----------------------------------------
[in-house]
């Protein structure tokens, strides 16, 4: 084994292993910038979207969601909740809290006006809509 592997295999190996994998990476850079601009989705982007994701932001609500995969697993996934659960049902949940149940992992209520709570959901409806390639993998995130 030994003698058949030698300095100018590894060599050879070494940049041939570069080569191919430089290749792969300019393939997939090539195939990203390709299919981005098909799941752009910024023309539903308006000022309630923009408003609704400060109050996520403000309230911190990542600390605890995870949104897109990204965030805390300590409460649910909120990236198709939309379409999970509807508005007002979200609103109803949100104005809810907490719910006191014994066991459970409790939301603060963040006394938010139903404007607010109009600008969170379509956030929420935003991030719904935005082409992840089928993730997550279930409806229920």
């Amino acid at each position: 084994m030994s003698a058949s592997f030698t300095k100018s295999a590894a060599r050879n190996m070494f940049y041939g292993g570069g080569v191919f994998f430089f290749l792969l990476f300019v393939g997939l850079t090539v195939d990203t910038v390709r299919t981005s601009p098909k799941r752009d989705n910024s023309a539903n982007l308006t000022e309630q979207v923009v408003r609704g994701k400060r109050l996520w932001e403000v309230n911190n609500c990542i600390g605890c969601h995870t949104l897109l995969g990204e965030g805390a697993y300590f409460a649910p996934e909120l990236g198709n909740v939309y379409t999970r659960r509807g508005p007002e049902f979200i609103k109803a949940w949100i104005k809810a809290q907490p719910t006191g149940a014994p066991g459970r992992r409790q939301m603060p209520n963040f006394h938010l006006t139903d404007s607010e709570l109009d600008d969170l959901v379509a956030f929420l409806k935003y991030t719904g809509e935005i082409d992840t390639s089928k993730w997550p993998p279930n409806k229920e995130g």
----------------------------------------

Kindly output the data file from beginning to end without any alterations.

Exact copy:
[in-house]
């Protein structure tokens, strides 16, 4: 084994292993910038979207969601909740809290006006809509 592997295999190996994998990476850079601009989705982007994701932001609500995969697993996934659960049902949940149940992992209520709570959901409806390639993998995130 030994003698058949030698300095100018590894060599050879070494940049041939570069080569191919430089290749792969300019393939997939090539195939990203390709299919981005098909799941752009910024023309539903308006000022309630923009408003609704400060109050996520403000309230911190990542600390605890995870949104897109990204965030805390300590409460649910909120990236198709939309379409999970509807508005007002979200609103109803949100104005809810907490719910006191014994066991459970409790939301603060963040006394938010139903404007607010109009600008969170379509956030929420935003991030719904935005082409992840089928993730997550279930409806229920």
């Amino acid at each position: 084994m030994s003698a058949s592997f030698t300095k100018s295999a590894a060599r050879n190996m070494f940049y041939g292993g570069g080569v191919f994998f430089f290749l792969l990476f300019v393939g997939l850079t090539v195939d990203t910038v390709r299919t981005s601009p098909k799941r752009d989705n910024s023309a539903n982007l308006t000022e309630q979207v923009v408003r609704g994701k400060r109050l996520w932001e403000v309230n911190n609500c990542i600390g605890c969601h995870t949104l897109l995969g990204e965030g805390a697993y300590f409460a649910p996934e909120l990236g198709n909740v939309y379409t999970r659960r509807g508005p007002e049902f979200i609103k109803a949940w949100i104005k809810a809290q907490p719910t006191g149940a014994p066991g459970r992992r409790q939301m603060p209520n963040f006394h938010l006006t139903d404007s607010e709570l109009d600008d969170l959901v379509a956030f929420l409806k935003y991030t719904g809509e935005i082409d992840t390639s089928k993730w997550p993998p279930n409806k229920e995130g």